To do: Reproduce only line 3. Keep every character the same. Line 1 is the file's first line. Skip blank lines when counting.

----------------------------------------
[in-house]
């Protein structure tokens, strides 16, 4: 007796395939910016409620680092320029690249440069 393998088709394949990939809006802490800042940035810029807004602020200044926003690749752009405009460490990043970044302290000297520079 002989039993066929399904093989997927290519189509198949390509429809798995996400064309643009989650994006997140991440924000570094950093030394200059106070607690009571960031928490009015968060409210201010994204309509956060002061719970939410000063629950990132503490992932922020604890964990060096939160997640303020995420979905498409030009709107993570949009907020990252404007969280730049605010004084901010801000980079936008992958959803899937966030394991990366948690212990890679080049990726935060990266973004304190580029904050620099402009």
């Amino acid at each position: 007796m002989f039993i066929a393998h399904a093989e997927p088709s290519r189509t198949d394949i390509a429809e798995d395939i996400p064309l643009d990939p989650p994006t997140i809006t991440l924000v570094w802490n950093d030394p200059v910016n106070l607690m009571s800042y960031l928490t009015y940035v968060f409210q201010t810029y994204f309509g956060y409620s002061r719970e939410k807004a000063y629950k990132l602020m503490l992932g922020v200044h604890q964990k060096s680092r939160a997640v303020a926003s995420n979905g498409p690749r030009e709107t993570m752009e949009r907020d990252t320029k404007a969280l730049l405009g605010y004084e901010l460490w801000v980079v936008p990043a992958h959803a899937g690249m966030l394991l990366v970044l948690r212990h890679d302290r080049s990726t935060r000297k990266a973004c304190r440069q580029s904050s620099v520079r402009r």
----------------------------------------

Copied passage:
């Amino acid at each position: 007796m002989f039993i066929a393998h399904a093989e997927p088709s290519r189509t198949d394949i390509a429809e798995d395939i996400p064309l643009d990939p989650p994006t997140i809006t991440l924000v570094w802490n950093d030394p200059v910016n106070l607690m009571s800042y960031l928490t009015y940035v968060f409210q201010t810029y994204f309509g956060y409620s002061r719970e939410k807004a000063y629950k990132l602020m503490l992932g922020v200044h604890q964990k060096s680092r939160a997640v303020a926003s995420n979905g498409p690749r030009e709107t993570m752009e949009r907020d990252t320029k404007a969280l730049l405009g605010y004084e901010l460490w801000v980079v936008p990043a992958h959803a899937g690249m966030l394991l990366v970044l948690r212990h890679d302290r080049s990726t935060r000297k990266a973004c304190r440069q580029s904050s620099v520079r402009r």